Keynote speakers

We are pleased to announce the following keynote speakers:

Professor Dame Carol Black DBE, FRCP, FMedSci

Professor Dame Carol Black DBE, FRCP, FMedSci
Professor Dame Carol Black DBE, FRCP, FMedSci

Keynote Topic: Workplace Mental Health: Ignorance, Progress or Success?

Keynote Abstract: In many developed countries one in six adults suffer from a mental disorder, the great majority from depression of anxiety. Poor mental health accounts for half of all illness up to age 45. This makes it the most prevalent illness among people of working age. Mentally sick people are less likely to be in work, and if employed are more likely to take sick leave, or to be present and not fully engaged. Mental illness also accounts for over 40% of disability benefits in many countries. This should not be the case.

This keynote address will consider these challenges and also the opportunities for improvement. It will examine how stakeholders - employers, governments, health professionals, trade unions, the voluntary sector and other bodies - can all play their part and work together.

Biography:

Professor Dame Carol Black DBE, FRCP, FMedSci is Principal of Newnham College Cambridge, Expert Adviser on Health and Work to NHS England and Public Health England, and Chairman of the Nuffield Trust for health policy.   She chairs the Board of Think Ahead, the Government’s new fast-stream training programme for Mental Health Social Workers, and the RSSB’s Health and Wellbeing Policy Group.    She is a member of the Welsh Government’s Bevan Commission on health in Wales, of the board of UK Active, of the West Midlands Mental Health Commission, of the North East Combined Authority’s Commission for Health and Social Care Integration, and of PwC’s Health Industries Oversight Board.   

In November 2011 when acting as the National Director for Health and Work she completed as Co-Chair an independent review for the UK Government of sickness absence in Britain.   The recommendations of this report are now being put in place, with for example a national Fit for Work Service.   She is now finishing a further independent review for the Government, of addiction to drugs or alcohol, or obesity, and the benefits system.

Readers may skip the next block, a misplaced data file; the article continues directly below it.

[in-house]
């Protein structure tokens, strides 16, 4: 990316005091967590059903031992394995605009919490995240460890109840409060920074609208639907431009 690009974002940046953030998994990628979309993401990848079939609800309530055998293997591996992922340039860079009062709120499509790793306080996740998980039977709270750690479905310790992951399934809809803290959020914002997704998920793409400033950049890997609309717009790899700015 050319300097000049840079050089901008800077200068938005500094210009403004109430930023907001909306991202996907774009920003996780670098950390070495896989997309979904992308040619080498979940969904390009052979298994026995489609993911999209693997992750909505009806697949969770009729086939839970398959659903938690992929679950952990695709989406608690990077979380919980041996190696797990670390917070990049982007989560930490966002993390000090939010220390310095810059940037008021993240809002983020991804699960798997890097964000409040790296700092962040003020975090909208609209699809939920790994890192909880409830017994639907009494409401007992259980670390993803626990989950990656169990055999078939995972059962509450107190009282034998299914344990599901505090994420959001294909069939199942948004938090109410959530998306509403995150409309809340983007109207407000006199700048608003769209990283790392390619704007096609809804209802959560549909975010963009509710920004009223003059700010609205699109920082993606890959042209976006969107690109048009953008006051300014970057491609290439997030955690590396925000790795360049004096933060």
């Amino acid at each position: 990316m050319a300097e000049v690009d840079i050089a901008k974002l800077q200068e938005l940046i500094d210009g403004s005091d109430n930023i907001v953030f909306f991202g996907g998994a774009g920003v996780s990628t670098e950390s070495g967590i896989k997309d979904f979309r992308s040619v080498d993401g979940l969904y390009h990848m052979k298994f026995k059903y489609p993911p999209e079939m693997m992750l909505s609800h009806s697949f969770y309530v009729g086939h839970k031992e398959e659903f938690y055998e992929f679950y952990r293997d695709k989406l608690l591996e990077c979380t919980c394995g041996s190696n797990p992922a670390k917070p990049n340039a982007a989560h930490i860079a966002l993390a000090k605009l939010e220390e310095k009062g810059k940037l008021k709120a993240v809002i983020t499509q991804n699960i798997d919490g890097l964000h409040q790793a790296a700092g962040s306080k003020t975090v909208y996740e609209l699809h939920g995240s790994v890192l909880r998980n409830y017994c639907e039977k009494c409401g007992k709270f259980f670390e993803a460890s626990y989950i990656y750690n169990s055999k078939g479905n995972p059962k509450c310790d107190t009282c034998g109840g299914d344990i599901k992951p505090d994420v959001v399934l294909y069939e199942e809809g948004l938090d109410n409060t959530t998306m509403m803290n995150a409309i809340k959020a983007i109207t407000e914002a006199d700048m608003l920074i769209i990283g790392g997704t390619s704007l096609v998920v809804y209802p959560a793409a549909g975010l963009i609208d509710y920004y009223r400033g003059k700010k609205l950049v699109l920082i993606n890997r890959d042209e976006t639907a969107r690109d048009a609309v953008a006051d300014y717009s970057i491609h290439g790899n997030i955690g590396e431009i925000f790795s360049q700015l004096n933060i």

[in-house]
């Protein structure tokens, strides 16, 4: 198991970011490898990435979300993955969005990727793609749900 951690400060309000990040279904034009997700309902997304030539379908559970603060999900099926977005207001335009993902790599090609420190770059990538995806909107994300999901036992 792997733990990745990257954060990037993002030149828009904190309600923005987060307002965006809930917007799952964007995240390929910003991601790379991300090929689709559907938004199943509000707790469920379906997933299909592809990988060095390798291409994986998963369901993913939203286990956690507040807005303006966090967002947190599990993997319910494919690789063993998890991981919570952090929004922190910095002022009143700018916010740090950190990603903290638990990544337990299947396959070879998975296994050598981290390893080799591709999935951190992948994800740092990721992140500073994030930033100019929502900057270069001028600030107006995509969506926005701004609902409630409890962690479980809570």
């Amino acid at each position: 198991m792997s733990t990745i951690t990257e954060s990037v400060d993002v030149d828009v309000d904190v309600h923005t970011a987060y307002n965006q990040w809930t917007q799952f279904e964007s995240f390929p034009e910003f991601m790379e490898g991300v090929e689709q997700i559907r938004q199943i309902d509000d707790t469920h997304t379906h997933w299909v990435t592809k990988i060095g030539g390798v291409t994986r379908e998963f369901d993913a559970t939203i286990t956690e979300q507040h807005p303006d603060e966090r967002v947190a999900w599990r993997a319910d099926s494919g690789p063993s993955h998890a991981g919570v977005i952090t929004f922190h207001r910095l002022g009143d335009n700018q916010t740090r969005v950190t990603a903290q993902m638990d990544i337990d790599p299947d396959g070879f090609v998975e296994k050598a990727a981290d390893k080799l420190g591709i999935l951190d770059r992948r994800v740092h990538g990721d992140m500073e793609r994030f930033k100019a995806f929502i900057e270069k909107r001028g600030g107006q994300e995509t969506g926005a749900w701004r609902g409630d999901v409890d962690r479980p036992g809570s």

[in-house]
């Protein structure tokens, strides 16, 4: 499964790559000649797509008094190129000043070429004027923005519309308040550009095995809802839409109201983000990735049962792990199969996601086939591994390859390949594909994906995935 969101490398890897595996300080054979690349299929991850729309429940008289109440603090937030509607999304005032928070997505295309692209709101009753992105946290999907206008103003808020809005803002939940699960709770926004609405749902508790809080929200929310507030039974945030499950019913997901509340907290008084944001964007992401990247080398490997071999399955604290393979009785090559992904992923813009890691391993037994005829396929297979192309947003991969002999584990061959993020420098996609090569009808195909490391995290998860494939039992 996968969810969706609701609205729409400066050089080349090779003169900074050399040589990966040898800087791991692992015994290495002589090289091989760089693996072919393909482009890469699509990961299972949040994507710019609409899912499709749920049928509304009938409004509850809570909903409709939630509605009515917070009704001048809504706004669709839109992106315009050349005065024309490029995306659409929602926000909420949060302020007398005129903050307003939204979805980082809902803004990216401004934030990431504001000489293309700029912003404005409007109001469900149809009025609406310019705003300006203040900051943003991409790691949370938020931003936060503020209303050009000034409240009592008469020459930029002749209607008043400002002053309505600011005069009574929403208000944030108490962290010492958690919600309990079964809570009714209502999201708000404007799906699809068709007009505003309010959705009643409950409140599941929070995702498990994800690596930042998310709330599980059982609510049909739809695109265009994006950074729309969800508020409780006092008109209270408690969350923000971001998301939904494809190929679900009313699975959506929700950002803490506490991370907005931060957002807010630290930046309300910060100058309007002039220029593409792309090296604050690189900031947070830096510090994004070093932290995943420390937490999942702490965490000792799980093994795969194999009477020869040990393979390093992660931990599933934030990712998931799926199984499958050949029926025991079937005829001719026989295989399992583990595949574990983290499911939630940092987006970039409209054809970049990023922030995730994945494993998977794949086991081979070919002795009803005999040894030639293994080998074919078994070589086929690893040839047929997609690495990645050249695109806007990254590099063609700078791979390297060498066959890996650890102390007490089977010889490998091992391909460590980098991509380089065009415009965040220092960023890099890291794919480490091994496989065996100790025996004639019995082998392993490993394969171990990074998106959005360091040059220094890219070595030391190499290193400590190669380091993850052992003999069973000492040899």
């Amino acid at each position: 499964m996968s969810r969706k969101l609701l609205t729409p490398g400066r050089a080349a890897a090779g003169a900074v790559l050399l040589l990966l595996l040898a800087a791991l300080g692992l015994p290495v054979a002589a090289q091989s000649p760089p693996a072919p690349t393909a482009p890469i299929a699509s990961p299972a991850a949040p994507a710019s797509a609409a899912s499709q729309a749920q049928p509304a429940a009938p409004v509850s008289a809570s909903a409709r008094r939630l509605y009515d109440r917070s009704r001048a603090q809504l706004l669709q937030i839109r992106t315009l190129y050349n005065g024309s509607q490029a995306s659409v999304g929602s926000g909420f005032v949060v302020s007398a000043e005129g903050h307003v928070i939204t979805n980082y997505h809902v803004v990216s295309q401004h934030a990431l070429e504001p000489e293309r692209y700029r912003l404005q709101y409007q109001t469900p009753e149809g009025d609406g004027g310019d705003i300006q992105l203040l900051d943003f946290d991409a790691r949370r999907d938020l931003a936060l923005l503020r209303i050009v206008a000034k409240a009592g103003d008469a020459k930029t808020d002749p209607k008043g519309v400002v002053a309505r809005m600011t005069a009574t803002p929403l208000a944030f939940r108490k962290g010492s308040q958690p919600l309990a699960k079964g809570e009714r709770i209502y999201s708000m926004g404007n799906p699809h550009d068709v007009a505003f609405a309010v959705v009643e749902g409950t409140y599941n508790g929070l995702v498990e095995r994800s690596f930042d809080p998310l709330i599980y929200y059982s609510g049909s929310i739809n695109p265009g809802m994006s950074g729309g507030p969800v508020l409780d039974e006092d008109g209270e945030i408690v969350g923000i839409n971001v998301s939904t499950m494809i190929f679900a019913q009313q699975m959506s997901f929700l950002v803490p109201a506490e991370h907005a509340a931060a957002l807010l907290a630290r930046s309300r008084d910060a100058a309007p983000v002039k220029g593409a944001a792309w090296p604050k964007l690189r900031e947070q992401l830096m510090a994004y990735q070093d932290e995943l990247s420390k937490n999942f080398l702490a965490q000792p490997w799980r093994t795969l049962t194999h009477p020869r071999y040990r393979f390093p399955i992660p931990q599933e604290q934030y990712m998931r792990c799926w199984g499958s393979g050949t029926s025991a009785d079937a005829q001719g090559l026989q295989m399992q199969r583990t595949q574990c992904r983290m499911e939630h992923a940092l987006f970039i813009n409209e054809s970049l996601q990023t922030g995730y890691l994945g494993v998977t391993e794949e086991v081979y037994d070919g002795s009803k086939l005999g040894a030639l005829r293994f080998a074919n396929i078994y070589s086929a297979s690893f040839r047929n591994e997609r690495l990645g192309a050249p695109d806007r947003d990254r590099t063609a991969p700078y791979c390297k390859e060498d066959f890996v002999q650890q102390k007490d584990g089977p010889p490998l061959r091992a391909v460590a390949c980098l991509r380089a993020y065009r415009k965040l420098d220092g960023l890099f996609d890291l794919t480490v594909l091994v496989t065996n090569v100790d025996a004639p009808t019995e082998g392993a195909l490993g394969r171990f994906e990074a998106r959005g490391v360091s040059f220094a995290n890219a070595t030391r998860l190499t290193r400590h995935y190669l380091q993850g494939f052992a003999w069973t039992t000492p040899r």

Professor Mo Wang, Ph.D., R. Perry Frankland Professor of Management

Professor Mo Wang, Ph.D.  R. Perry Frankland Professor of Management
Professor Mo Wang, Ph.D. R. Perry Frankland Professor of Management

Keynote Topic: Working after Retirement: Psychological Forces and Environmental Constraints

Keynote Abstract

Working after retirement has become a prevalent phenomenon in countries that experience the trend of population aging. This presentation will explore different forms of work after retirement.  It will also examine various psychological forces and environmental constraints that shape this phenomenon.  In particular, this presentation will take a multilevel perspective to evaluate how individual attributes, job and organizational features, family factors, and socioeconomic context are related to working after retirement. Multiple research issues and avenues for future research and practices will also be discussed.

Biography:

Professor Mo Wang is R.Perry Professor of Management at the Warrington College of Business, University of Florida. He is a Fellow of the American Psychological Association, the Association for Psychological Science, and the Society for Industrial and Organizational Psychology. He is the recipient of 2013 Distinguished Scientific Award for Early Career Contribution to Applied Psychology from the American Psychological Association and the 2016 William A. Owens Scholarly Achievement Award from the Society for Industrial & Organizational Psychology (SIOP).

Dr Wang is the author of over 100 journal articles and book chapters on topics ranging from workplace stress to teams, to ageing and retirement. Together with the outcomes of his research, Dr Wang’s application of novel research methodologies in the context of organisational behaviour has offered a much greater understanding of the some of the more complex relationships between organisational factors. The result is an opportunity for more targeted and ultimately more successful organisational interventions to improve productivity and employee health and wellbeing.